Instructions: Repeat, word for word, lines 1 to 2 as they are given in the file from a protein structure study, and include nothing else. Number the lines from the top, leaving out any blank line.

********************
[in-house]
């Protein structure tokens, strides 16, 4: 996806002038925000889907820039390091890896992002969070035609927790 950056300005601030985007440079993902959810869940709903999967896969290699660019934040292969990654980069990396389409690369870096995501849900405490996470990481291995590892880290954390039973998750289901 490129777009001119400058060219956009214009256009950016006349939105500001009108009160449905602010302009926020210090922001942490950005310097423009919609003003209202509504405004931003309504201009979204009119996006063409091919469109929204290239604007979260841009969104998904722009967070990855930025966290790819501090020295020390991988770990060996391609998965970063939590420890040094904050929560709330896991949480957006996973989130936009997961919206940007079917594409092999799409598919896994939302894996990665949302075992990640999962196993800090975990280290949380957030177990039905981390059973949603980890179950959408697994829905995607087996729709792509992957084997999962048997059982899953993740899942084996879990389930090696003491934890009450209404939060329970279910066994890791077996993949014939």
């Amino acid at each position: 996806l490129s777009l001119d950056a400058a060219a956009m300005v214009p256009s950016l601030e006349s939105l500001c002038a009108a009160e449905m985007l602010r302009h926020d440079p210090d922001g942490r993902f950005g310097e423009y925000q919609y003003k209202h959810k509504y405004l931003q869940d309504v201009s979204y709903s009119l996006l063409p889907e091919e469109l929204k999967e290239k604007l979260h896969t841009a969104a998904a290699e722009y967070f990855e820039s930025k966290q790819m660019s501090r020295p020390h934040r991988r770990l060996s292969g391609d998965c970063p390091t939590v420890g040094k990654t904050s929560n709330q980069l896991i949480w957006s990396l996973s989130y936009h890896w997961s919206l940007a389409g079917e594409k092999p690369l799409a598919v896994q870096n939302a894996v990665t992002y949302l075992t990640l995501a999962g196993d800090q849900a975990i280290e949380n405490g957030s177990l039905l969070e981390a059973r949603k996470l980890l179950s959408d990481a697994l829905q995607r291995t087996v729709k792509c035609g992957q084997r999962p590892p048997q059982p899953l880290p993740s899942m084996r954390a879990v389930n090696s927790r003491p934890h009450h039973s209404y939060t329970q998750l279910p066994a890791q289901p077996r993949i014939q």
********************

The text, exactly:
[in-house]
């Protein structure tokens, strides 16, 4: 996806002038925000889907820039390091890896992002969070035609927790 950056300005601030985007440079993902959810869940709903999967896969290699660019934040292969990654980069990396389409690369870096995501849900405490996470990481291995590892880290954390039973998750289901 490129777009001119400058060219956009214009256009950016006349939105500001009108009160449905602010302009926020210090922001942490950005310097423009919609003003209202509504405004931003309504201009979204009119996006063409091919469109929204290239604007979260841009969104998904722009967070990855930025966290790819501090020295020390991988770990060996391609998965970063939590420890040094904050929560709330896991949480957006996973989130936009997961919206940007079917594409092999799409598919896994939302894996990665949302075992990640999962196993800090975990280290949380957030177990039905981390059973949603980890179950959408697994829905995607087996729709792509992957084997999962048997059982899953993740899942084996879990389930090696003491934890009450209404939060329970279910066994890791077996993949014939």